Wade's night makes James' heroics possible
May, 12, 2011
By John Krolik
Jesse D. Garrabrant/NBAE/Getty Images
LeBron James closed the door on the Celtics late, but Dwyane Wade carried the Heat early.
The final moments of the Heat-Celtics Eastern semifinals belonged to LeBron James. He defeated his longtime nemesis, the team that embarrassed him in the 2010 playoffs and ultimately chased him out of Cleveland. For one night, if only for one night, James vindicated the hype that has surrounded him since he graced the cover of Sports Illustrated as a high-schooler and the hype that has surrounded him since he came to Miami.
And none of it would have been possible if Dwyane Wade didn't put on one of the best performances of the playoffs.
Throughout the first half Wednesday night, James looked just as flummoxed as he did trying to attack Boston's defense in Game 3 of this series, as well as in Game 5 of the infamous 2010 conference semifinals. Boston shut down James' lanes to the basket, and his passes failed to find their targets all night. Meanwhile, the Celtics maintained a lead over the Heat for nearly the entire first half and threatened to pull away on multiple occasions.
Fortunately for the Heat, Wade was on the scene, and he put on an absolute masterpiece of a performance to keep the Heat alive in the first half. The book on James and Wade has always been roughly the same: Do your best to keep them away from the rim, but if they're making their jump shots, pray for mercy, because you're not going to stop them.
That's not entirely the case with LeBron, who is bigger and stronger than Wade and probably would beat him in a 40-yard dash scenario, which makes him a more powerful basket attacker. And there's no question that LeBron is a better outside shooter; as LeBron has shown throughout this season and this series, he's quietly become one of the better outside-shooting high-usage perimeter players in the league.
Wade, meanwhile, is still a mediocre jump shooter. According to 82games.com, Wade's effective field goal percentage on jumpers was 43 percent, compared to James' 47.3 percent, and Wade is not really a threat from 3-point range unless he can step into his jumper.
Also, Wade obviously is smaller than James and his top speed is slightly slower. However, Wade has something James doesn't have -- the best change-of-direction ability in the NBA. It might be possible to get in front of Wade, but it's completely impossible to stay in front of him. He can accelerate and change directions in the blink of an eye, and he complements his agility with creativity, flicking shots and passes while moving his body at what seem to be geometrically impossible angles.
Unlike James, Wade can turn a drive into a jumper or a sure charge into a smooth "euro-step" floater in mid-dribble, and that's why he truly is unstoppable when his jump shot is falling -- there's no way to slow down a player who can be anywhere at any time and put in a shot from that spot.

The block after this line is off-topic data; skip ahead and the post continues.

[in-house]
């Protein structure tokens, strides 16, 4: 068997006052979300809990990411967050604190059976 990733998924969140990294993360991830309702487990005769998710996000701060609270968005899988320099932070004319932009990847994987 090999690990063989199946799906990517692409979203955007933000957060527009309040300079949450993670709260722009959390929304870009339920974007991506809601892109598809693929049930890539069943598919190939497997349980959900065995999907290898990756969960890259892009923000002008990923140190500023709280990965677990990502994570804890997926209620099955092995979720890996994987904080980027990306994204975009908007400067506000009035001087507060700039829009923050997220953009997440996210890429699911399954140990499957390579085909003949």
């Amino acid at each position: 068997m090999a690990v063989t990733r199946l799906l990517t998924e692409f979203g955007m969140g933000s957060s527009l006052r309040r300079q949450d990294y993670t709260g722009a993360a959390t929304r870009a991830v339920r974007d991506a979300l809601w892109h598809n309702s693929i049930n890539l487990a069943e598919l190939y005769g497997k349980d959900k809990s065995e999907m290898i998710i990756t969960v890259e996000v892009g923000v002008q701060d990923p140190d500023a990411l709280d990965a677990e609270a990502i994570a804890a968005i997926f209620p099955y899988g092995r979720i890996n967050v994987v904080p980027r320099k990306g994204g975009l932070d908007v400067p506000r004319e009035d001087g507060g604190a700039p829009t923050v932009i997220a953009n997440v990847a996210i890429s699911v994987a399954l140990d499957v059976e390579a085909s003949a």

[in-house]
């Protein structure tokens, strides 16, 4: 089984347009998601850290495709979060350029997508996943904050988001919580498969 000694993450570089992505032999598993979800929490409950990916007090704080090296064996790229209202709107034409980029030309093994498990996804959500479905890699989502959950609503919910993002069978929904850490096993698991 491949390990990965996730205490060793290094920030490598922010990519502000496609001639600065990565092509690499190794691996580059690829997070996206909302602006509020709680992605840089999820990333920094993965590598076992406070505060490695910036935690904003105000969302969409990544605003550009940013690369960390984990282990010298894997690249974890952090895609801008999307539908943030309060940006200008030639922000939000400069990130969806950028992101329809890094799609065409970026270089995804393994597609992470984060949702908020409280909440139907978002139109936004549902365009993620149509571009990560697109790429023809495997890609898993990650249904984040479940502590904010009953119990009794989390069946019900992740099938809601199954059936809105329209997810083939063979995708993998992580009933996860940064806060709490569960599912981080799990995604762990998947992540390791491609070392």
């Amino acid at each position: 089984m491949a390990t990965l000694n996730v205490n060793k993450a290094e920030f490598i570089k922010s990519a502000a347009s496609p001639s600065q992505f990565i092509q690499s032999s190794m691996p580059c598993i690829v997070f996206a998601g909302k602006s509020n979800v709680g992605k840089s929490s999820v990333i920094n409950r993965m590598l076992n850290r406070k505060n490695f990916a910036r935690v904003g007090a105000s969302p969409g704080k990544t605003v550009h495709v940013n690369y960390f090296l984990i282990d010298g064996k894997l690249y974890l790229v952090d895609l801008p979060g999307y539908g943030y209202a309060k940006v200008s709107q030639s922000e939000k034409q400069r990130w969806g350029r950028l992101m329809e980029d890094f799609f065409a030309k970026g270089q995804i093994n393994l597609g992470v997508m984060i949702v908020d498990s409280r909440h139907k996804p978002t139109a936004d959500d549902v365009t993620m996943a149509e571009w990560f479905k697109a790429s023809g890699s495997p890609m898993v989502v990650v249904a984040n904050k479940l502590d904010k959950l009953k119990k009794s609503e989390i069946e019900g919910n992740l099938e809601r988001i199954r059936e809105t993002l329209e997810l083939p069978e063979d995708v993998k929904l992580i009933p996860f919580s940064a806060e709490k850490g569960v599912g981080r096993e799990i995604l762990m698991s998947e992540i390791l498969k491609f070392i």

In the first half of Game 5, the Celtics were forced to simply behold Wade's offensive mastery when they would have rather been ensuring a return flight to Boston. Wade made all four of his shots from outside the paint in the first half, forcing the Celtics to try to step out and defend his shot. When they did that, he blew by them and got to the basket. When they tried to trap him, he slithered through it like Barry Sanders, making a cutback to get space.
Wade made pull-ups. He made floaters. He went left; he went right. He grabbed an offensive rebound, flipped it in the basket and got fouled in a single motion. He missed a bunch of free throws on the night, but all that really did was prove Wade is a human being and not a basketball machine made of smoke, pistons and hexagonal padding.
When LeBron is on his game, he overpowers defenses with thundering drives to the basket and bombs from the perimeter. When Wade is making his jumpers and is feeling the flow of the game, he doesn't overpower defenses -- he dissects them.
This is the power of the Heat. Even with ball movement out the window, LeBron struggling, shooters missing open shots from beyond the arc and one of the league's three best defenses facing them down, they still were able to stay in the game by having one player break down the defense essentially by himself.
Eventually, Wade passed the baton to LeBron, and the rest is history. But without Wade, LeBron's shots in the fourth quarter would have long since been rendered irrelevant. Even when all the good synergy the Heat have spent so much time developing over the season goes awry, they still have two players who can put an offense on their back, and LeBron and Wade took turns doing so in order to close out the Celtics.
Whose performance was better? That's almost impossible to say. All we do know is that when whether LeBron at his best or Dwyane at his best is in question, the outcome of the game almost never is.